Ferrari's smallest car, the California, gets its name from the original 250 California Spyder, of Ferris Bueller fame. It's the carmaker's first retractable hardtop, and like the 612 Scaglietti, Ferrari bills it as a grand tourer — with driver-friendly features like Bluetooth, iPod compatibility, a backup camera and a navigation system. Still, a 4.3-liter V-8 and Formula One-derived stability system suggest that, should they wish, California drivers could still fling their cars around racetracks.
Those interested in the California might also consider convertible versions of the Aston Martin DB9, Mercedes-Benz SL65 AMG or Lamborghini Gallardo; all start around the California's near-$200,000 base sticker.
With a face that looks closer to the rest of Ferrari's lineup than the 458 Italia, the low-slung California is slightly longer but narrower than its immediate sibling. The grille hangs low on the bumper, with a small hood scoop above it. In back, single LED taillights sit above four exhaust pipes — two stacked vertically on each side. Naturally, Ferrari shoppers can personalize their California with a multitude of colors, materials and accessories.
Ferrari says the aluminum hardtop deploys in just 14 seconds — quicker than most folding hardtops — and it takes up just 3.5 cubic feet of the trunk's 12.0-cubic-foot capacity. Nineteen-inch alloy wheels are standard, with 20s optional. Behind them, Brembo carbon-ceramic brakes measure a massive 15.4 inches up front and 14.2 inches in back.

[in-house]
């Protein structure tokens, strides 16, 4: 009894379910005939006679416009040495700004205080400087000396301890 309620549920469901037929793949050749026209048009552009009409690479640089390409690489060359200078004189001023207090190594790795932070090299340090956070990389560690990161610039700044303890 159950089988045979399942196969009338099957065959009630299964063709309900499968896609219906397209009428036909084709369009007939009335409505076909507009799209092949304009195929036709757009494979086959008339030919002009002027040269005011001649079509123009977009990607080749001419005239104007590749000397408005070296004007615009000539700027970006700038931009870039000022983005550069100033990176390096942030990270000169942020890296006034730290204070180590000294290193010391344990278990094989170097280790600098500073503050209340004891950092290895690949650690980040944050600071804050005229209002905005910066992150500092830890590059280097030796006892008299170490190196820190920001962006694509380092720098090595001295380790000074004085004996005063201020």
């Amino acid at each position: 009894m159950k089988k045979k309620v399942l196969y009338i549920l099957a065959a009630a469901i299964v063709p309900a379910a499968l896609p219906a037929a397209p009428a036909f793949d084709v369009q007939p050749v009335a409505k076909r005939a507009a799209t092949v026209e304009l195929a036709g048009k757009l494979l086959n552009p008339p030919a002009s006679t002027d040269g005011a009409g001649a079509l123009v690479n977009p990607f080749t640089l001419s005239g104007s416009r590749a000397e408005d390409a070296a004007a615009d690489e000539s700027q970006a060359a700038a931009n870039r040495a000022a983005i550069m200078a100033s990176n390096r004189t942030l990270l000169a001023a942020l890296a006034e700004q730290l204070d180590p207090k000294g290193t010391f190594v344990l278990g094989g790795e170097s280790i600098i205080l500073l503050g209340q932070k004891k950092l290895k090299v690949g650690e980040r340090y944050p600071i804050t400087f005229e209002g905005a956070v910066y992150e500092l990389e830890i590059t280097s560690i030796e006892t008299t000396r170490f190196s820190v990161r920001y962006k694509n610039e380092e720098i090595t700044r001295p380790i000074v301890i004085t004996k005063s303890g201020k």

The California's interior is leather and comes standard with a rear storage shelf, but rear seats are optional. Like in other Ferrari models, the California's steering wheel includes push-button start and a toggle switch that sets transmission response, stability control intervention and settings for the optional adaptive suspension to one of three settings: Comfort, Sport and Stability/Traction Off.
Dual-zone climate control, a navigation system, aluminum accents and power-adjustable seats are standard; among the options are adaptive headlights and heated front seats.
Typical of Ferrari engines — naturally aspirated, with sky-high horsepower per liter — the California's 4.3-liter V-8 makes 453 hp at a howling 7,750 rpm and 357 pounds-feet of torque at 5,000 rpm. The engine sits just behind the front axle and drives the rear wheels through a seven-speed, dual-clutch automatic that can be shifted with steering-wheel paddles. At least for now, no manual transmission is offered — but with the dual-clutch automatic, Ferrari says the California will hit 60 mph in less than 4 seconds, and sail through the quarter-mile in 12.2 seconds.
Dual front and side-impact airbags are standard. So are antilock brakes, traction control and an electronic stability system.